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The Canadiens are 2-7-1 in February but have beaten the Maple Leafs in three straight games.Claus Andersen/Getty Images

If Toronto Maple Leafs fans are wondering exactly when the stretch drive to the NHL playoffs begins, Saturday's game against the Montreal Canadiens serves as the best starting point.

The floundering Canadiens, 2-7-1 in February and finding it awfully hard to score goals these days, were barely hanging on to first place in the Atlantic Division before Friday's games. With 22 games left in the regular season, the Leafs sat in third place, four points behind the Habs with a game in hand. The second-place Ottawa Senators would move into a tie in points with the Canadiens with a win Friday night against the Carolina Hurricanes.

A win on Saturday over the Habs would put the Leafs into the thick of the fight for first place in the division. A loss puts them back in the scramble for either third or the last Eastern Conference wild-card playoff spot.

Considering the Leafs' recent history as a punching bag in order to get the best-possible draft position, and that they have only one appearance in the playoffs since 2004, just being in this position is a welcome change for the players.

"It's fun to come to the rink every day, you look at the standings and see how tight things are," Leafs winger James van Riemsdyk said. "Every play matters out there on the ice.

"Those are the games you want to play in and it's exciting to play those games."

Despite the Canadiens' February woes, in which they've scored a paltry 14 goals, the Habs are not an easy mark for the Leafs. They have three wins in as many games against Toronto this season. But their last win over the Leafs was Jan. 7, which marked the start of a long stretch of trouble for the Canadiens that led to head coach Michel Therrien being fired on Feb. 14 and replaced by Claude Julien.

Even though the Leafs can say they took five of a possible six points in their past three games, with two wins and an overtime loss, they have their own wobbles to be concerned about. They have lost four of their past seven games, they grabbed a point from a shootout loss Thursday to the New York Rangers only because goaltender Frederik Andersen was outstanding, and they are having goal-scoring troubles of their own at times.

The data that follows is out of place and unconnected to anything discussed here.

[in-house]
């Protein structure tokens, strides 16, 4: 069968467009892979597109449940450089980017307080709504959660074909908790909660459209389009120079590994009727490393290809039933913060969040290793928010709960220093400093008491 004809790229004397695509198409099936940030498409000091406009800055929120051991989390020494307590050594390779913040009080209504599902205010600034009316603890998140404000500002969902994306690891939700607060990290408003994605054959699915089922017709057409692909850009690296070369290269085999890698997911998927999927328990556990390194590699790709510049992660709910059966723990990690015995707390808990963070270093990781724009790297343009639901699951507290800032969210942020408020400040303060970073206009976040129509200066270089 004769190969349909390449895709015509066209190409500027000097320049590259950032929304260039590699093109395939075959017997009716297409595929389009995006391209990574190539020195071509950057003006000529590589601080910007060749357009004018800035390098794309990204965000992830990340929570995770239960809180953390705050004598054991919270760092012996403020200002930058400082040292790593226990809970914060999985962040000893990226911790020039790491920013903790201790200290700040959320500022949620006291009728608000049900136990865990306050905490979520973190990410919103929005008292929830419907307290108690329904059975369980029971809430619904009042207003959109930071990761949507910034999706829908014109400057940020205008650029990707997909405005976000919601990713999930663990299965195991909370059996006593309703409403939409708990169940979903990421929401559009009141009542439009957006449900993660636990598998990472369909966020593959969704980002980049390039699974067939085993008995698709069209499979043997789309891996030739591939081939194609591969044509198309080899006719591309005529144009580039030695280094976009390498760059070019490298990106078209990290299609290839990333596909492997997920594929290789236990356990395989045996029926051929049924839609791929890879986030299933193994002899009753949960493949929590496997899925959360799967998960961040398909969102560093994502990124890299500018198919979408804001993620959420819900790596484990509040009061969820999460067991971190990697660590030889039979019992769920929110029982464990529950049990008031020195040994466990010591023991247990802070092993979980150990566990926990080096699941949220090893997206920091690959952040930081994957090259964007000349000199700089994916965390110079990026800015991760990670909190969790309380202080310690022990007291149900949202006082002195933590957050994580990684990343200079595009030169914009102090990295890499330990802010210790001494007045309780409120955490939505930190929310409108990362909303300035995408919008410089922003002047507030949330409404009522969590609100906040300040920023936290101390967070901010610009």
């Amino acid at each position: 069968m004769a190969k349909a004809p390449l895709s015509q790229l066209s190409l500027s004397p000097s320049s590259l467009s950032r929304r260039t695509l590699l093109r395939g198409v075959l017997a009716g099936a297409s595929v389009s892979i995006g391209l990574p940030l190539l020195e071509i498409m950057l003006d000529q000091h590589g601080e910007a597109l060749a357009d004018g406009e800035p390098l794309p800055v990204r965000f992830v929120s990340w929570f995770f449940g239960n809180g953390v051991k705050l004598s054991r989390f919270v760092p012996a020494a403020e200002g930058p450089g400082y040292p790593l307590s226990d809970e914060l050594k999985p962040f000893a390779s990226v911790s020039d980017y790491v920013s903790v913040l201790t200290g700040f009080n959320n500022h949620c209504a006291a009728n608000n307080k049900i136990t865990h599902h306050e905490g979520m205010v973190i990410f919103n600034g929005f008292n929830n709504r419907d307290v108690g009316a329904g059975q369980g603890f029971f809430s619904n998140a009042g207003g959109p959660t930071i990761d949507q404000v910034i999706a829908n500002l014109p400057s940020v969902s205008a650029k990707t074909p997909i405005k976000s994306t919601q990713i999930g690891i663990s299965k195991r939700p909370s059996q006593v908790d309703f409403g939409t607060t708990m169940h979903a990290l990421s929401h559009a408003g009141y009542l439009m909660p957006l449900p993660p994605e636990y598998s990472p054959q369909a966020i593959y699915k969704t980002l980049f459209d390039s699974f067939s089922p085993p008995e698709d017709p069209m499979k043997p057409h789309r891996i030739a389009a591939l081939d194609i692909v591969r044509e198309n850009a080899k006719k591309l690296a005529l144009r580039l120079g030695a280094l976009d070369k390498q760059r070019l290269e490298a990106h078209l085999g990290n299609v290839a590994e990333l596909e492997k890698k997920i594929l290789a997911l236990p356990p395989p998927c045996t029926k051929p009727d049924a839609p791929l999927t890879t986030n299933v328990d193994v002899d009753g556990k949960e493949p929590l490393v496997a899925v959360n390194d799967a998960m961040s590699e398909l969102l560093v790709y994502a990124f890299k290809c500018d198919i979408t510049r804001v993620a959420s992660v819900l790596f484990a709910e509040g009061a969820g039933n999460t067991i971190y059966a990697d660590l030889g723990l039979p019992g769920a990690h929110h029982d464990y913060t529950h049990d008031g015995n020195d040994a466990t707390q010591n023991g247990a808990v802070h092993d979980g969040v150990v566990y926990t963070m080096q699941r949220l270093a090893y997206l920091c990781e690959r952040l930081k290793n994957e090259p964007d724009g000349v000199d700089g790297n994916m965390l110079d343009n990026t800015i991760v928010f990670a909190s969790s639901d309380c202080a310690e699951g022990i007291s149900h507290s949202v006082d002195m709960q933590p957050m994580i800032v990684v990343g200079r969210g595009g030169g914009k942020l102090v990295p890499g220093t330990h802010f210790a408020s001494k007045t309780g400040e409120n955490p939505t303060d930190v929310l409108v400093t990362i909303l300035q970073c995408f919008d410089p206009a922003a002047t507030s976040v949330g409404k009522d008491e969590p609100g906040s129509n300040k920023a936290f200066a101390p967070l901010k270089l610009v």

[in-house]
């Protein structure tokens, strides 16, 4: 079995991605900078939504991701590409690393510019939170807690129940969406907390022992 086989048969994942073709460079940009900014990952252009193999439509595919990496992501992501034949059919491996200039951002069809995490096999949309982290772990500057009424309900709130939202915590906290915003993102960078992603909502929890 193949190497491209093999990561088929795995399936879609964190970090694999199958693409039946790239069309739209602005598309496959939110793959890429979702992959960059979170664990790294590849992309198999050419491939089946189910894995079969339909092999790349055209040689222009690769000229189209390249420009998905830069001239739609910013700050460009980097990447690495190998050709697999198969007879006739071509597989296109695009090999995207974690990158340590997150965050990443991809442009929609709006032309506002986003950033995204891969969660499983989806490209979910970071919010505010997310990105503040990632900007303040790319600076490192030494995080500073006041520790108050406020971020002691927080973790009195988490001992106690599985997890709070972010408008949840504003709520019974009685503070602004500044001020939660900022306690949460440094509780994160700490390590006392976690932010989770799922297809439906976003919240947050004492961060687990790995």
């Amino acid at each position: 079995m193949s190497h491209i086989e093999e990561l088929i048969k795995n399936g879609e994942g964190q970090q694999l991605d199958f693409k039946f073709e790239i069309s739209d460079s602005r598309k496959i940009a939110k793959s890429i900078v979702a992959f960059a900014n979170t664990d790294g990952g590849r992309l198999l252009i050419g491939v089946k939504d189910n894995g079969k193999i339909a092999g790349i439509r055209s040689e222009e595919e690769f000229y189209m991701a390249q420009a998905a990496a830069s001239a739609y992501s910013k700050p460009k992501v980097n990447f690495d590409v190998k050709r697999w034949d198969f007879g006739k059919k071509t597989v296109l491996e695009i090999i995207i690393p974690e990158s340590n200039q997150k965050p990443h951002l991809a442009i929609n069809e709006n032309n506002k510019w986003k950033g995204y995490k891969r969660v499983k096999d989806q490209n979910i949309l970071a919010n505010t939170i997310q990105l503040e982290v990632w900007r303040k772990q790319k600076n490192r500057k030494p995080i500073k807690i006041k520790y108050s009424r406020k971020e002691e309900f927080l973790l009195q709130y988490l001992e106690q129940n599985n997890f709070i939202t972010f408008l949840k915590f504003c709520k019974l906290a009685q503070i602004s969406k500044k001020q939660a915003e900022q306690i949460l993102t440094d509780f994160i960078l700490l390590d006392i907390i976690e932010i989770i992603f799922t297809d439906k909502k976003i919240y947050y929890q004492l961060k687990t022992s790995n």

The big concern now is van Riemsdyk, who has not scored a goal in 10 games, and linemates Tyler Bozak and Connor Brown. Since Brown replaced the injured Mitch Marner three games ago, the line has not clicked. Also on head coach Mike Babcock's watch list is the other veteran line of centre Nazem Kadri and wingers Leo Komarov and Josh Leivo.

"That line wasn't as good [Thursday] night," Babcock said of Bozak's line, which was excused from Friday's practice to rest for the Canadiens game. "Neither was [Kadri's] group. Those things happen and someone else has to pick them up."

What worries Babcock is not the actual lack of scoring from Bozak, van Riemsdyk and Brown but their overall work in the offensive zone.

"I don't measure guys on how many they score," the coach said. "I measure on how hard they compete, how much they have the puck and how many shifts they're in on and on the puck.

"If you want to score and if you're on the puck, you'll score. The biggest thing is to compete in the O-zone."

Van Riemsdyk thinks in that respect, he and his linemates are on the right track. He says he does not believe the loss of Marner, who will not be able to play Saturday, has hurt their productivity.

"We've been playing a bit more north-south [with Brown]," van Riemsdyk said. "We've been a little off in terms of converting some of the chances but I think we've done a good job creating and carrying the play."

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